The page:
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Daily Archive: 18/12/2021



December 2021



My Year In Books 2021

Written by , Posted in Reviews

I’ve ended my reading year for 2021. And what a year it was!

I love to read. For the last nine years I’ve participated in Cannonball Read, and read at least a book a week each of those years (one year I read 104 books – that’s never happening again). I also love to spend time in independent bookshops, finding treasures I might never have noticed by browsing online. The first big outing my partner and I went on when we felt safe enough to be out in the world during the pandemic was to a bookstore. When I got a promotion last month, my partner gave me a card and treated me to a visit to a bookstore for MORE BOOKS.

I love that some books must be read in one sitting, while others are so heavy they need to be spread out, perhaps with chapters broken up by reading some lighter fare. In my attempts to avoid Amazon for books where possible I ended up ordering a very expensive copy of Lindy West’s ‘Shit, Actually’ from a retailer in the US because it wasn’t available in the UK. Totally worth it. Sometimes I want to read Icelandic mysteries; other times I’m interested in abolitionist writing that tackles some of the most complex issues in society. And sometimes I just want to look at a lot of pictures of abandoned buildings.

I love books.

So, let’s see what I read in 2021:

I read 53 books across 15 genres, with Sociology, Memoir, and Literary fiction in my top three.

68% of the authors I read (where race is known) are white, 15% are Black, and 10% are Asian or Middle Eastern. I read books with authors from 11 countries across all six continents (sorry Antarctica). As usual, I read about twice as much non-fiction as fiction.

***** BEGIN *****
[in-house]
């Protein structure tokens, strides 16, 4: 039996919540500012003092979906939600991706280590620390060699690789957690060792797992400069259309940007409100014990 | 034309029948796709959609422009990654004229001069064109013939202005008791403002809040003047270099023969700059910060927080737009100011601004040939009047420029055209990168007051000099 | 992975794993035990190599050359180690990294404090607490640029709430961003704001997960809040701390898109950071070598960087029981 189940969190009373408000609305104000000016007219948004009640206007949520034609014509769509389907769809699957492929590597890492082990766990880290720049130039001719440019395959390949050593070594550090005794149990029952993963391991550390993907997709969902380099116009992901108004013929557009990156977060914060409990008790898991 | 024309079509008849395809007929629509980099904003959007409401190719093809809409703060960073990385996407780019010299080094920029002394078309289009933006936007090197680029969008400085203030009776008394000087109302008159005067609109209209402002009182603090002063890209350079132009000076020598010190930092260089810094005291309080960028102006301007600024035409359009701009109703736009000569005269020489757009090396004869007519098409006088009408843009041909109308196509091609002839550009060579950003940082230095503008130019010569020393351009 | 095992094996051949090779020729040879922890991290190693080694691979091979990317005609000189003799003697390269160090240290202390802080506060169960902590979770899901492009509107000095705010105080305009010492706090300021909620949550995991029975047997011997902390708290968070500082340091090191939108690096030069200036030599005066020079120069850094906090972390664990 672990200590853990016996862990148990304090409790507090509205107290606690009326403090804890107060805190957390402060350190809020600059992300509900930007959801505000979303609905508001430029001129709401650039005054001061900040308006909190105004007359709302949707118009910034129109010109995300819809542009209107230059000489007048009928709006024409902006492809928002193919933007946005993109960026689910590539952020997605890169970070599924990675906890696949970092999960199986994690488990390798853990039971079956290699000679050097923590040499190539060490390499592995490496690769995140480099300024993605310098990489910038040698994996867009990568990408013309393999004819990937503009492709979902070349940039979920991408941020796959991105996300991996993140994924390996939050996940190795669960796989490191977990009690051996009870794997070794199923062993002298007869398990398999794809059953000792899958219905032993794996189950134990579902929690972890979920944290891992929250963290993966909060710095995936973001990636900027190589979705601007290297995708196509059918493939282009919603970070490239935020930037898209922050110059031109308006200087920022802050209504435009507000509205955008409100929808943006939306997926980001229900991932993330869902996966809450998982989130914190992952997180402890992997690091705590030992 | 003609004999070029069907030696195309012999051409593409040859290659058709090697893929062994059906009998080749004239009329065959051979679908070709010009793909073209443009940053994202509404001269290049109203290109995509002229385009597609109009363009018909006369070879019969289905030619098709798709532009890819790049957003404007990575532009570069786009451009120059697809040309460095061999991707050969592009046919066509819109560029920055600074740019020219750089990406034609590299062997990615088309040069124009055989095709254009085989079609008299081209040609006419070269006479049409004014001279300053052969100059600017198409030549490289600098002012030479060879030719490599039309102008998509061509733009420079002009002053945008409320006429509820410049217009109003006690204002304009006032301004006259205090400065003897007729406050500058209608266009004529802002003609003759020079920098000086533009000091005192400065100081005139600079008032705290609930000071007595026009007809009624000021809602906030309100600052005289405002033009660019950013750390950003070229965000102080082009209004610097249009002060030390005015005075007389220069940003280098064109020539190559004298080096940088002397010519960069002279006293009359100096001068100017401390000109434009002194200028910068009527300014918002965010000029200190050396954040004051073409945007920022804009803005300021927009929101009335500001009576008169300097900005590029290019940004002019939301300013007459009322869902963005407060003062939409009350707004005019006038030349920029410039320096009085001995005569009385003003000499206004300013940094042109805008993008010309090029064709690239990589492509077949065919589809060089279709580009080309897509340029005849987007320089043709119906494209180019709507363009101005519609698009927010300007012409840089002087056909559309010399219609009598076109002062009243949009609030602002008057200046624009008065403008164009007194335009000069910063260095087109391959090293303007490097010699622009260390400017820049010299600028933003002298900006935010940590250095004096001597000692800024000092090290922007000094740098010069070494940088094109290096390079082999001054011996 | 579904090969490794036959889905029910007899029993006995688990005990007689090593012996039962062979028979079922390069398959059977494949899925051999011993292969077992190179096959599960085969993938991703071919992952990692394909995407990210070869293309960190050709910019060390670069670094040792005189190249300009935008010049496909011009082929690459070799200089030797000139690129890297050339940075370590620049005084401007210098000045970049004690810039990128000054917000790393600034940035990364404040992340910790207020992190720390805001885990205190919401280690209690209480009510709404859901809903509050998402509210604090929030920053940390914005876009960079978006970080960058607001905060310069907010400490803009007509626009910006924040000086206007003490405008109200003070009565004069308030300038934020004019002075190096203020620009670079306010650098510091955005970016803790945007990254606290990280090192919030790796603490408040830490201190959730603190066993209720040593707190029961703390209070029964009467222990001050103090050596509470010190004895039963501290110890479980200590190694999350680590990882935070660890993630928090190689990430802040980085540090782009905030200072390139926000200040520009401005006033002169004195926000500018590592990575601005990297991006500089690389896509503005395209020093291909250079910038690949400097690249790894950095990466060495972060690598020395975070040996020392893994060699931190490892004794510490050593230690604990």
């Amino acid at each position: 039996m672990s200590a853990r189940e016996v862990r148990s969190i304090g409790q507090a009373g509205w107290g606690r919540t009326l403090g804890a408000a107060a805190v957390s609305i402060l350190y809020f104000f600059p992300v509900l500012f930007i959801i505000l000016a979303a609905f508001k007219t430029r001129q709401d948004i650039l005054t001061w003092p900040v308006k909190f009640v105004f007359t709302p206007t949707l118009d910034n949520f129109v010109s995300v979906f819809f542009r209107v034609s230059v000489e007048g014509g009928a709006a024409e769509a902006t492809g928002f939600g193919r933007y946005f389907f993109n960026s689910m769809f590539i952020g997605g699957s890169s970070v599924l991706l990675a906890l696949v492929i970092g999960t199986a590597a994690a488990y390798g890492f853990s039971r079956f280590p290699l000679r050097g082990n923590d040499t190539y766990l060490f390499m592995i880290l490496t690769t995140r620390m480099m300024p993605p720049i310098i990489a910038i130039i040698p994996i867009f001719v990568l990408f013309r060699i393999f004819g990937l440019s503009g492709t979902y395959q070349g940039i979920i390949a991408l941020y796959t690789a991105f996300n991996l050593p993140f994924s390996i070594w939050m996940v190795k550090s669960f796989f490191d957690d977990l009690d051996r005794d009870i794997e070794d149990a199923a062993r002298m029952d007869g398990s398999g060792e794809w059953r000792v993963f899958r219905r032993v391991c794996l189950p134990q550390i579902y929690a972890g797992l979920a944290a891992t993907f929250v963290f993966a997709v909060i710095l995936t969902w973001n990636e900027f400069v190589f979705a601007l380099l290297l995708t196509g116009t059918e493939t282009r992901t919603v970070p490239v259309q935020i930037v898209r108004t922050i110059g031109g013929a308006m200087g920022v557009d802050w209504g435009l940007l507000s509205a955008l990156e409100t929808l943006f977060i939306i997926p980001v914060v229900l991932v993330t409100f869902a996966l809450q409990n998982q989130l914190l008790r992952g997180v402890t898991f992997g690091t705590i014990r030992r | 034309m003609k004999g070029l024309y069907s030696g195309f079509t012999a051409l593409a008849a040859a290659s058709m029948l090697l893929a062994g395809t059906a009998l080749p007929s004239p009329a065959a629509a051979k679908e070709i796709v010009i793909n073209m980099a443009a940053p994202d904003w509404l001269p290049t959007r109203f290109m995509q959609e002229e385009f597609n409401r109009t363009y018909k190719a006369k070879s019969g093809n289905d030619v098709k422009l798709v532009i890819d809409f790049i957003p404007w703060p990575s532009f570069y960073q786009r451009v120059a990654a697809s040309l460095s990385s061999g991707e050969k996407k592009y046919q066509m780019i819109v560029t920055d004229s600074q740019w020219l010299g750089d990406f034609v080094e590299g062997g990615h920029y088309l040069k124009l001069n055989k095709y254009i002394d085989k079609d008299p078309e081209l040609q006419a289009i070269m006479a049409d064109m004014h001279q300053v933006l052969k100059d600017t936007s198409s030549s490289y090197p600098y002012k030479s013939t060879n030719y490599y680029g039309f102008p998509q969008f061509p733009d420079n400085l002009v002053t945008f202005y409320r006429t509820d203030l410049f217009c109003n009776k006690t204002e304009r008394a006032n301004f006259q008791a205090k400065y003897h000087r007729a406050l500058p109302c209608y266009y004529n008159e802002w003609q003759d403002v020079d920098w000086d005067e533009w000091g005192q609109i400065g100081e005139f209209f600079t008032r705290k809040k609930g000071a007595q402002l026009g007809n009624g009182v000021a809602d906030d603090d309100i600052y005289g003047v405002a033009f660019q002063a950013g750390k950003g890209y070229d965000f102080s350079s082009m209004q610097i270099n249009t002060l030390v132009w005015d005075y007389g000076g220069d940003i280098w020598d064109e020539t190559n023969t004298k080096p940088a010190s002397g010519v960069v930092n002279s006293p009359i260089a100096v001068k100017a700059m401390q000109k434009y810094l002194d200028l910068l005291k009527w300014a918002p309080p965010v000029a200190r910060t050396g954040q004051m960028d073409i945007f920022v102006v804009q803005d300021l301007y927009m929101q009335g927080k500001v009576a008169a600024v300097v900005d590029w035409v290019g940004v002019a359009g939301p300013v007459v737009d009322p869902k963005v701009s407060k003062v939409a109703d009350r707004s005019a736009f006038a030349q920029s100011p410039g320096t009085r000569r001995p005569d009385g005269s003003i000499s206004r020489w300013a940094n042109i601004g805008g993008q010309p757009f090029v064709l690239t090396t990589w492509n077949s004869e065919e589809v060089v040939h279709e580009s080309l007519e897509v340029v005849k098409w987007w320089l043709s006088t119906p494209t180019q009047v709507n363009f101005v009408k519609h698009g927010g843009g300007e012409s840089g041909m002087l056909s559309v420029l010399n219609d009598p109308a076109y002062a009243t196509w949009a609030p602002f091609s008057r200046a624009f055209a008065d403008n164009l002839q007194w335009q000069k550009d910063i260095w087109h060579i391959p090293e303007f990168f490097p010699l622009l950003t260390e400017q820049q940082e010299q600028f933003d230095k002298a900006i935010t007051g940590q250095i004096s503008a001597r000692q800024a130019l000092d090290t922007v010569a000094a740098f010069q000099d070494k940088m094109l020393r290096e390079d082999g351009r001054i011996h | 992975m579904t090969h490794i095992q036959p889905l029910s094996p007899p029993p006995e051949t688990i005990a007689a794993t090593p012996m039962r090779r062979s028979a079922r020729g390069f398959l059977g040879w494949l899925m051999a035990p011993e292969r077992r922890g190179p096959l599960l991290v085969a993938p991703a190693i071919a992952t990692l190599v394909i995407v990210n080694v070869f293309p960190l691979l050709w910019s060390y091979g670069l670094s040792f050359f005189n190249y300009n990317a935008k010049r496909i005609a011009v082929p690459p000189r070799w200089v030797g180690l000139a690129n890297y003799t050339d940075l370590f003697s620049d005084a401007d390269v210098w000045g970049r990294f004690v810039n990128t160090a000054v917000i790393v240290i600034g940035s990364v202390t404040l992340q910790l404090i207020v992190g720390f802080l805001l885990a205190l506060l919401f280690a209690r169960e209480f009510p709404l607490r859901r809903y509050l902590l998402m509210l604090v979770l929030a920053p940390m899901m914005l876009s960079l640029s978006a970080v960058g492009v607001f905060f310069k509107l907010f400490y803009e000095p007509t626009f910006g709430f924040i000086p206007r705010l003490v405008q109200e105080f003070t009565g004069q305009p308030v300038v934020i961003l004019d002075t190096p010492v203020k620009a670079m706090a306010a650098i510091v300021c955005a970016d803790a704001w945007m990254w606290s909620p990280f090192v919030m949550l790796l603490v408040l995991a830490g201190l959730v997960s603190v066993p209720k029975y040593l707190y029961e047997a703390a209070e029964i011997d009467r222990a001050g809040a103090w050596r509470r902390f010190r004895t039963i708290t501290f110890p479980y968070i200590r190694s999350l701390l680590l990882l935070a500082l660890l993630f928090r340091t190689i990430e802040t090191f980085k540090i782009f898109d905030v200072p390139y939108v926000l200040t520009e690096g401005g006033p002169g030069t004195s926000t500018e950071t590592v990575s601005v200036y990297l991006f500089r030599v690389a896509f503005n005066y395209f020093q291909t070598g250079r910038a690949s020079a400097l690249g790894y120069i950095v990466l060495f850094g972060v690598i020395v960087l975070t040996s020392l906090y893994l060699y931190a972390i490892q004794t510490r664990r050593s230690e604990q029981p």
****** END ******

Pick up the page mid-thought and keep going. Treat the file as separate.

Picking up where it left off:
I didn’t read any 1-star books, though there were a couple 2-star books. Most were 4-star, and nearly 20% were five star books. My favorites for 2021 are:

Mediocre by Ijeoma Oluo

Say Nothing and Empire of Pain by Patrick Radden Keefe

What We Don’t Talk About When We Talk About Fat by Aubrey Gordon

The Seven Necessary Sins for Women and Girls by Mona Eltahawy

I also got to visit more bookstores this year during that beautiful time in the summer when we were vaccinated and cases were mostly down. Those stores were:

Mr. B.’s Emporium in Bath (where I had an amazing Book Spa experience)

Calton Books in Glasgow

Connolly Books in Dublin

Housmans Bookshop in London

I’ve got a lot of book in my to be read pile, and a lot of time to sit around as I try to keep Omicron away. Happy reading to all!



December 2021



Going Dark by Julia Ebner

Written by , Posted in Reviews

Three Stars

Best for:
Anyone who wants to learn a little bit more about modern-day terrorism and extremism.

In a nutshell:
Author Ebner adopts different identities to explore – online and in person – different extremist groups, from neo-Nazis to ‘trad wives.’

Worth quoting:
“Almost everything is gamified today, and that includes terrorism.”

Why I chose it:
It just sounded interesting.

This book is interesting and deeply disturbing, but it also feels more like it should have been a multi-part investigative magazine series in something like The Atlantic. Ebner does attempt to create a lifecycle across the stories, starting with recruitment, then socialisation, communication, networking, mobilisation, and attack. And I appreciate that she explored many different extremist groups, but I think it would have been a stronger book if there had been aspects of different groups explored in each of the areas. Instead, she does a deeper dive into different groups (two per section, with their own standalone chapters), which doesn’t help much with seeing how the connections work across the same group.

The book ends with some predictions (some of which have more or less already come true) and some suggestions on how to counteract these extremist groups. But given that this book was published just last year, it feels almost sweetly naive in some ways. Not that Ebner herself is naive, but things have gone so bad so quickly – the 6 January insurrection in the US, the vile racist and xenophobic anti-immigrant laws passing in the UK – many of her suggestions seem like too little too late.

Recommend to a Friend / Donate it / Toss it:
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